A router is a device used in computer networks to connect different computers and devices in different ways. A DSL router (often called a modem) is the more commonplace way of connecting your household to the internet via our Broadband or Fibre connection. Examples are your BoBLiteTM, BoB2TM and BudiiTM.
Watching a video, listening to a song or radio station over the internet is known as streaming. While you do this, you are using your monthly downloading quota. Streaming does not save a copy of the movie, or audio file onto your computer to view or listen to at a later date. Whenever you watch something on Freezone – you’re streaming!
In the context of a web browser, a tab lets you open several web pages at the same time. This way you can quickly flick between different webpages, without needing to minimise and maximise multiple windows.
Units of measurement
You will often hear terms such as 20GB. A GB (Gigabyte) is a unit of digital capacity. Smaller units are MB (Megabyte) and KB (Kilobyte). 1GB = 1,000 MB = 1,000,000 KB.
When you download a file, you do so at a certain number of KB’s per second. There are technically 1024 KB’s in a MB, and 1024 MB’s in a GB. Example: http://www.iinet.net.au/internet/broadband/adsl/
As you may have guessed, uploading is the direct opposite of downloading. Anything that is on your computer that you choose to put up on the internet or send someone via the internet, is an upload. Examples would be putting one of your pictures or videos on Facebook or Youtube. Even emailing a picture to someone sitting in your kitchen at home is an upload as it is loaded up onto the internet and the recipient will in turn “download” it from the internet. Uploads are also included in your monthly quota.
URL (Universal Resource Locator)
An URL is the address of a webpage. For example, www.iinet.net.au.
USB (Universal Serial Bus)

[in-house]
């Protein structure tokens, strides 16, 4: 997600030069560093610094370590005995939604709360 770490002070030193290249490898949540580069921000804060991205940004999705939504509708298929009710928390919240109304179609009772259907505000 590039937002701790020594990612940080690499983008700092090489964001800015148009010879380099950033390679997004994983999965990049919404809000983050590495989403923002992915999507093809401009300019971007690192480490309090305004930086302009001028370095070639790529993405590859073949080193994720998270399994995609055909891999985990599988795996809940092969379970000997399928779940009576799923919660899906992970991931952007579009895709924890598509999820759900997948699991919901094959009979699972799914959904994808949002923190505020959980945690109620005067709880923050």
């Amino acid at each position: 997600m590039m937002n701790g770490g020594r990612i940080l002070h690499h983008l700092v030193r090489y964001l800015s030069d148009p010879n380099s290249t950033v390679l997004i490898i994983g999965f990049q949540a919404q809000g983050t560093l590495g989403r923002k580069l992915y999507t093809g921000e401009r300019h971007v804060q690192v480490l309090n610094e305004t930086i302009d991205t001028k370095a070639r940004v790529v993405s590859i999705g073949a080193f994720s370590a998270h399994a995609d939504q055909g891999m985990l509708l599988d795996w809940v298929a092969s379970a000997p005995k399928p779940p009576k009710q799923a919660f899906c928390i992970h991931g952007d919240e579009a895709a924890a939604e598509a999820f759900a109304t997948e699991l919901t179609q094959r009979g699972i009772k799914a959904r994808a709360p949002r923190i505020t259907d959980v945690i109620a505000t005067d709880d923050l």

A huge amount of different computing devices plug in via USB including chargers and storage devices. USB is an industry standard for cables and connectors. Your computer and often chargers for mobile devices will have a USB port that you can plug a USB into. An example would be a USB flash drive (those gum sized sticks that people store files on) or the end of an iPod/iPhone cable that plugs into your computer.
VOIP (Voice Over Internet Protocol)
This technology lets you make telephone calls through your broadband connection, instead of your phone line. You may not realise, but everytime you speak to one of our friendly call centres, you are speaking with someone who is using VOIP.
Often thought to stand for Wireless Fidelity, Wi-Fi is simply its name and not an abbreviation. Wi-Fi is the wireless connection sent out by the likes of your BoB TM modem. It should typically cover the area of a house but the signal can be blocked by dense obstructions like double brick walls. Your Wi-Fi should always be secured with a password so that everyone and their dog can’t connect to it. If you’d like specific steps on how to do this – check out our iiHelp page.
WWW (World Wide Web)
When you are told about a website, it will often begin with someone saying www dot (or dub dub dub dot for short). The world wide web is the internet in (almost) all its glory. Referred to as a web as everything on it is connected. While the term “internet” encompasses the global network of computers and other devices, “World Wide Web” is strictly related to web pages. There’s an exclusive interview featuring Sir Tim Berners-Lee, inventor of the World Wide Web, and iiNet Director Simon Hackett on Freezone.
We hope you find this brief guide useful. If there any other terms or specific areas of technology that you’d like to know more about – let us know in the comments below and we could feature another article very soon.